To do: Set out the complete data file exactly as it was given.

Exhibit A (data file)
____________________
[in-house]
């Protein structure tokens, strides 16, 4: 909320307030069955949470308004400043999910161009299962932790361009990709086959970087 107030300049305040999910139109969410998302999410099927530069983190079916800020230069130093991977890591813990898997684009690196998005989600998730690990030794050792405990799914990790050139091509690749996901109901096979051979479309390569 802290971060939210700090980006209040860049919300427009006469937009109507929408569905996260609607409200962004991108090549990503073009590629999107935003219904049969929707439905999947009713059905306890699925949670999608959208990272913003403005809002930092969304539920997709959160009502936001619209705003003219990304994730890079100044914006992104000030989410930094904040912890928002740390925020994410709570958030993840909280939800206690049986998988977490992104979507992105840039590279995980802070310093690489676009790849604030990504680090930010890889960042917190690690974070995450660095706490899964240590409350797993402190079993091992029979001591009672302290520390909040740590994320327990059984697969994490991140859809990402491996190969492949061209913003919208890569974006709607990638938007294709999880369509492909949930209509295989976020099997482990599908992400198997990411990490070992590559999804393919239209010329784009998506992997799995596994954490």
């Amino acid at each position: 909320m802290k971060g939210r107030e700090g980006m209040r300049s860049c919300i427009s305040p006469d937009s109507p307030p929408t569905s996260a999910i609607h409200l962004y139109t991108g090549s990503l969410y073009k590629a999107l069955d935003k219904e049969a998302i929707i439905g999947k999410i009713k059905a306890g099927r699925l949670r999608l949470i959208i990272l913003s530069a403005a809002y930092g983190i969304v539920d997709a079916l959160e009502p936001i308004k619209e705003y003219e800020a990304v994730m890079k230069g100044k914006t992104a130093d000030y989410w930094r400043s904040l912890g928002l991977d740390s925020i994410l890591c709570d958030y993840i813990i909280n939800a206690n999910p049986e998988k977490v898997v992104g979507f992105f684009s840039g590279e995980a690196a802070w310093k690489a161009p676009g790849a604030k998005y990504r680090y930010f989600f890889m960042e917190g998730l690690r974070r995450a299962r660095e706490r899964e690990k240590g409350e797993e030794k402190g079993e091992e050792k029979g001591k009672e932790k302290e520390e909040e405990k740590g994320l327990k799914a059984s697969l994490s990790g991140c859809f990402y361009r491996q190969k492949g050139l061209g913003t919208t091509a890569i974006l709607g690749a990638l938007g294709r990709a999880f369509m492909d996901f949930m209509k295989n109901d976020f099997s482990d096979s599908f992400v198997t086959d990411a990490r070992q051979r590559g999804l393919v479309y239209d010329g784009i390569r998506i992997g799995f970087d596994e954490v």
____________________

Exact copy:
[in-house]
């Protein structure tokens, strides 16, 4: 909320307030069955949470308004400043999910161009299962932790361009990709086959970087 107030300049305040999910139109969410998302999410099927530069983190079916800020230069130093991977890591813990898997684009690196998005989600998730690990030794050792405990799914990790050139091509690749996901109901096979051979479309390569 802290971060939210700090980006209040860049919300427009006469937009109507929408569905996260609607409200962004991108090549990503073009590629999107935003219904049969929707439905999947009713059905306890699925949670999608959208990272913003403005809002930092969304539920997709959160009502936001619209705003003219990304994730890079100044914006992104000030989410930094904040912890928002740390925020994410709570958030993840909280939800206690049986998988977490992104979507992105840039590279995980802070310093690489676009790849604030990504680090930010890889960042917190690690974070995450660095706490899964240590409350797993402190079993091992029979001591009672302290520390909040740590994320327990059984697969994490991140859809990402491996190969492949061209913003919208890569974006709607990638938007294709999880369509492909949930209509295989976020099997482990599908992400198997990411990490070992590559999804393919239209010329784009998506992997799995596994954490």
């Amino acid at each position: 909320m802290k971060g939210r107030e700090g980006m209040r300049s860049c919300i427009s305040p006469d937009s109507p307030p929408t569905s996260a999910i609607h409200l962004y139109t991108g090549s990503l969410y073009k590629a999107l069955d935003k219904e049969a998302i929707i439905g999947k999410i009713k059905a306890g099927r699925l949670r999608l949470i959208i990272l913003s530069a403005a809002y930092g983190i969304v539920d997709a079916l959160e009502p936001i308004k619209e705003y003219e800020a990304v994730m890079k230069g100044k914006t992104a130093d000030y989410w930094r400043s904040l912890g928002l991977d740390s925020i994410l890591c709570d958030y993840i813990i909280n939800a206690n999910p049986e998988k977490v898997v992104g979507f992105f684009s840039g590279e995980a690196a802070w310093k690489a161009p676009g790849a604030k998005y990504r680090y930010f989600f890889m960042e917190g998730l690690r974070r995450a299962r660095e706490r899964e690990k240590g409350e797993e030794k402190g079993e091992e050792k029979g001591k009672e932790k302290e520390e909040e405990k740590g994320l327990k799914a059984s697969l994490s990790g991140c859809f990402y361009r491996q190969k492949g050139l061209g913003t919208t091509a890569i974006l709607g690749a990638l938007g294709r990709a999880f369509m492909d996901f949930m209509k295989n109901d976020f099997s482990d096979s599908f992400v198997t086959d990411a990490r070992q051979r590559g999804l393919v479309y239209d010329g784009i390569r998506i992997g799995f970087d596994e954490v």